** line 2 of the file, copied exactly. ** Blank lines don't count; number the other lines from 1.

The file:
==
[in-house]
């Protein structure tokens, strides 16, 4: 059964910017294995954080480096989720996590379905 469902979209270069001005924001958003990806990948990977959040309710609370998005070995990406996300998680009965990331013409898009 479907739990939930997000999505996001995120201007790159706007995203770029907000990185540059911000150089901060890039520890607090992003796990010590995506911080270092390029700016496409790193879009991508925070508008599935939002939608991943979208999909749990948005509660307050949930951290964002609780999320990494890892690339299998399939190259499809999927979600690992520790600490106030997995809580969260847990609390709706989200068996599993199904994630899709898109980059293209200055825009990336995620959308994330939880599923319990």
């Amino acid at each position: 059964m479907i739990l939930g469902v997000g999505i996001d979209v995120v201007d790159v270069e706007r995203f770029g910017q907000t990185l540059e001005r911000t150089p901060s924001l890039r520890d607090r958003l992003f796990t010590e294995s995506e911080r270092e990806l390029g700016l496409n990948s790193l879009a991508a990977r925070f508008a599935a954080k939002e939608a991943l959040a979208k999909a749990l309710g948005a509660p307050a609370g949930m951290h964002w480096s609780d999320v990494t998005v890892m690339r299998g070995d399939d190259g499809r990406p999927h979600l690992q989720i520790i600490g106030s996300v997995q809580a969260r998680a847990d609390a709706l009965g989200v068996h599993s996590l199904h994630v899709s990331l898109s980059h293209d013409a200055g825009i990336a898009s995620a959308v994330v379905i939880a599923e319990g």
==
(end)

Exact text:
């Protein structure tokens, strides 16, 4: 059964910017294995954080480096989720996590379905 469902979209270069001005924001958003990806990948990977959040309710609370998005070995990406996300998680009965990331013409898009 479907739990939930997000999505996001995120201007790159706007995203770029907000990185540059911000150089901060890039520890607090992003796990010590995506911080270092390029700016496409790193879009991508925070508008599935939002939608991943979208999909749990948005509660307050949930951290964002609780999320990494890892690339299998399939190259499809999927979600690992520790600490106030997995809580969260847990609390709706989200068996599993199904994630899709898109980059293209200055825009990336995620959308994330939880599923319990």